In Marc Antony's funeral oration in "Julius Caesar", is he acting or not acting?

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mwestwood's profile pic

mwestwood | College Teacher | (Level 3) Distinguished Educator

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As this question is tagged with Act V, do you mean what Antony says about Brutus?  If so, Antony is not acting.  First of all he realizes that Brutus has killed Caesar for noble reasons.  Afterall, Brutus himself states in his oration after Caesar's death that he did love Caesar: "Not that I loved Caesar less, but that I loved Rome more."  Antony's oration after Caesar's death is filled with verbal irony in the hopes of turning the people against the conspirators who, besides Brutus, were envious men and were simply out for their personal gain.

When Brutus dies after battles and failures in Act V, Antony lauds Brutus because he realizes that all that Brutus has done has been for patriotic and honest reasons: 

This was the noblest Roman of them all./All the conspirators save only he/Did that they did in envy of great Caesar;/ He, only in a general honest thought/And common good to all, made one of them.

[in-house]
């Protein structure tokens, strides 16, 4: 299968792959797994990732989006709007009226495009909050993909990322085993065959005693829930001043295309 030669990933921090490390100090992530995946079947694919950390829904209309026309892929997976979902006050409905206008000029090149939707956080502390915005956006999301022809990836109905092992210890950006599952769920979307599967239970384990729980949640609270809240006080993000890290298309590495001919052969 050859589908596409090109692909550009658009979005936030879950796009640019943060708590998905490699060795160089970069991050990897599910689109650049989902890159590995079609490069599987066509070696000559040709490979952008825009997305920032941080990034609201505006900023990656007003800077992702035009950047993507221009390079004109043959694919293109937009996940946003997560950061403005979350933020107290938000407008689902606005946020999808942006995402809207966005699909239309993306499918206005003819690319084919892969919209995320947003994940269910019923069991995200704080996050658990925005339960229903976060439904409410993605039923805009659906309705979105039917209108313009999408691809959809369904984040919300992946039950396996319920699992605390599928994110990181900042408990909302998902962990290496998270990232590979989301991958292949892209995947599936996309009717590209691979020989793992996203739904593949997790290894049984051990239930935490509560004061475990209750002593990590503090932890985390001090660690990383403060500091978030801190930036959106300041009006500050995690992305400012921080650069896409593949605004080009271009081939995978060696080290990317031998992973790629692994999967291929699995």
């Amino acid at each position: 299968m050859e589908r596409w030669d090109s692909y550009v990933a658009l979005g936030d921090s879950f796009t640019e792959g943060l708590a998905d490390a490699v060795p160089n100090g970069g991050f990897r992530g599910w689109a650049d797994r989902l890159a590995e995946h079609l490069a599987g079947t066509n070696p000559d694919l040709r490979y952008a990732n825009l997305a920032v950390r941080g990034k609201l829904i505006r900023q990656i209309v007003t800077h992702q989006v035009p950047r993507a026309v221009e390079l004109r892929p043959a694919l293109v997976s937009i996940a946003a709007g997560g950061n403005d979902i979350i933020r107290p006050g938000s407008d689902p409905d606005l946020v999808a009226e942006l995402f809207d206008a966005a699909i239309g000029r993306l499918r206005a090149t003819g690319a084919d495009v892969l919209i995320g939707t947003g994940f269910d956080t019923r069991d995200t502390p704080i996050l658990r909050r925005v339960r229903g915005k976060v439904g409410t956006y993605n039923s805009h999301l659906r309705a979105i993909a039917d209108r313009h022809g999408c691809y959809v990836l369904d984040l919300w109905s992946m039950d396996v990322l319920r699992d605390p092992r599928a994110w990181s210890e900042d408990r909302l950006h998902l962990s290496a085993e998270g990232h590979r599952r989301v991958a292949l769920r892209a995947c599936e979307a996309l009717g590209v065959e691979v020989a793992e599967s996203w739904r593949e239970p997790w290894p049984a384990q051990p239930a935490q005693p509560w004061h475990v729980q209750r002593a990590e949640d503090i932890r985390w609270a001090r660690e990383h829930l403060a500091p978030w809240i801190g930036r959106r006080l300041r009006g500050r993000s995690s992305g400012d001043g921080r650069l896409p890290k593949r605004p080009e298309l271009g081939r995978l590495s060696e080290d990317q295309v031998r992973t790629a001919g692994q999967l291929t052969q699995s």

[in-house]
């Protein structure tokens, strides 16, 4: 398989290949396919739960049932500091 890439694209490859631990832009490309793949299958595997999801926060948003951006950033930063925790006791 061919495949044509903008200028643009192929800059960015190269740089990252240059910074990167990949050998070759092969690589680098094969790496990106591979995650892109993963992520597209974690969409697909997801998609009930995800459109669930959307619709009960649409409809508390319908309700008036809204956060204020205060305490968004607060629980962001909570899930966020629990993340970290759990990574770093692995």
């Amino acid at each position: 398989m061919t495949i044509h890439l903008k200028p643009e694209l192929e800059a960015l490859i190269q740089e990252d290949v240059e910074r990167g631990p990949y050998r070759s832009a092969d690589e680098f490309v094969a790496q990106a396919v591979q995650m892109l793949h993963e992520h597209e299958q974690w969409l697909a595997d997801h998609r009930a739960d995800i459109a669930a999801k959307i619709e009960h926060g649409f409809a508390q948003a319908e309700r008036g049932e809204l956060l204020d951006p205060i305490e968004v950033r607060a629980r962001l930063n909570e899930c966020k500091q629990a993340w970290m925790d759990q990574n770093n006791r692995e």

Antony explains in the last line that out of an effort for Rome and the common good, Brutus joined the others.  Otherwise, this "gentle" man would not have committed the deeds he has.

jvreistrup's profile pic

jvreistrup | eNotes Newbie

Posted on

I don't know what the questioner meant by "acting" in this context, but the above answer by a teacher is 180 degrees off the mark. The entire funeral speech is ironic, in that Marc Antony says exactly the opposite of what he means while intending for his audience to understand his true meaning. I would argue that even the beginning is ironic: "The evil that men do lives after them; the good is oft interred with their bones." You and I and Shakespeare know the opposite is true. When people die it is the good that people tend to remember, not the bad. The old saying goes, "de mortuis nil nisi bonum"-- of the dead speak nothing but good. And after that, the irony in the speech is more obvious. Time and again, Marc Antony cites the good Caesar did and then says Brutus nevertheless said he was bad "and Brutus is an honorable man." This whole speech is one of the best lessons in the use of irony you will ever see.

It is true that later on in the play, Marc Antony calls Brutus "the noblest Roman of them all." But after all, Brutus is dead -- killed in battle against Marc Antony -- and de mortuis nil nisi bonum.

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